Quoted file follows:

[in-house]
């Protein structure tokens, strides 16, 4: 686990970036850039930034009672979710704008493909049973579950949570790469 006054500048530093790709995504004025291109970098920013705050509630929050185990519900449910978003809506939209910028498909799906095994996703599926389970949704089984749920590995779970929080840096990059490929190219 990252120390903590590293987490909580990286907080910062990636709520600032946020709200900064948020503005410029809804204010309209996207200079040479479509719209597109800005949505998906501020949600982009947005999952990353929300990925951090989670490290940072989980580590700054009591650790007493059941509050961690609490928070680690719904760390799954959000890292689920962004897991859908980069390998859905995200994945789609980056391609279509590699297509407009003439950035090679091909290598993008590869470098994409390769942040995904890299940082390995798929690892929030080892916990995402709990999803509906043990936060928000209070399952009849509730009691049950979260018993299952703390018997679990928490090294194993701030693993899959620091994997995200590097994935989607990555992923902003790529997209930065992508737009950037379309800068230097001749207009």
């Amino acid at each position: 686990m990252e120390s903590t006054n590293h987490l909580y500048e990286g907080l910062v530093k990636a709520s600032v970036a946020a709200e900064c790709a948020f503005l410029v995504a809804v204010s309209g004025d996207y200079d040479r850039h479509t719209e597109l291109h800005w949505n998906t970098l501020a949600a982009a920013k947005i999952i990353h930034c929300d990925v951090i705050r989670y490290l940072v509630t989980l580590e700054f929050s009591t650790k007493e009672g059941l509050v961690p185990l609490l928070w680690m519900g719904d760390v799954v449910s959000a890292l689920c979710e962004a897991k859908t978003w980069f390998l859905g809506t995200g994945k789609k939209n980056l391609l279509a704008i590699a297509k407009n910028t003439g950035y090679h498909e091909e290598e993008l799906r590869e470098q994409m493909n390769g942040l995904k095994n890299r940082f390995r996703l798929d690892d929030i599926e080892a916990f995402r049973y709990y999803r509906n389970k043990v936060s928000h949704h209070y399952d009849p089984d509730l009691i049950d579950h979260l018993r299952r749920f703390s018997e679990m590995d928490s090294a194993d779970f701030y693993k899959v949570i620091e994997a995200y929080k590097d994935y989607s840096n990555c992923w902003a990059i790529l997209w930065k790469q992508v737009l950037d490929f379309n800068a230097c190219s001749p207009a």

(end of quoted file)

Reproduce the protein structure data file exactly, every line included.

[in-house]
């Protein structure tokens, strides 16, 4: 686990970036850039930034009672979710704008493909049973579950949570790469 006054500048530093790709995504004025291109970098920013705050509630929050185990519900449910978003809506939209910028498909799906095994996703599926389970949704089984749920590995779970929080840096990059490929190219 990252120390903590590293987490909580990286907080910062990636709520600032946020709200900064948020503005410029809804204010309209996207200079040479479509719209597109800005949505998906501020949600982009947005999952990353929300990925951090989670490290940072989980580590700054009591650790007493059941509050961690609490928070680690719904760390799954959000890292689920962004897991859908980069390998859905995200994945789609980056391609279509590699297509407009003439950035090679091909290598993008590869470098994409390769942040995904890299940082390995798929690892929030080892916990995402709990999803509906043990936060928000209070399952009849509730009691049950979260018993299952703390018997679990928490090294194993701030693993899959620091994997995200590097994935989607990555992923902003790529997209930065992508737009950037379309800068230097001749207009």
């Amino acid at each position: 686990m990252e120390s903590t006054n590293h987490l909580y500048e990286g907080l910062v530093k990636a709520s600032v970036a946020a709200e900064c790709a948020f503005l410029v995504a809804v204010s309209g004025d996207y200079d040479r850039h479509t719209e597109l291109h800005w949505n998906t970098l501020a949600a982009a920013k947005i999952i990353h930034c929300d990925v951090i705050r989670y490290l940072v509630t989980l580590e700054f929050s009591t650790k007493e009672g059941l509050v961690p185990l609490l928070w680690m519900g719904d760390v799954v449910s959000a890292l689920c979710e962004a897991k859908t978003w980069f390998l859905g809506t995200g994945k789609k939209n980056l391609l279509a704008i590699a297509k407009n910028t003439g950035y090679h498909e091909e290598e993008l799906r590869e470098q994409m493909n390769g942040l995904k095994n890299r940082f390995r996703l798929d690892d929030i599926e080892a916990f995402r049973y709990y999803r509906n389970k043990v936060s928000h949704h209070y399952d009849p089984d509730l009691i049950d579950h979260l018993r299952r749920f703390s018997e679990m590995d928490s090294a194993d779970f701030y693993k899959v949570i620091e994997a995200y929080k590097d994935y989607s840096n990555c992923w902003a990059i790529l997209w930065k790469q992508v737009l950037d490929f379309n800068a230097c190219s001749p207009a």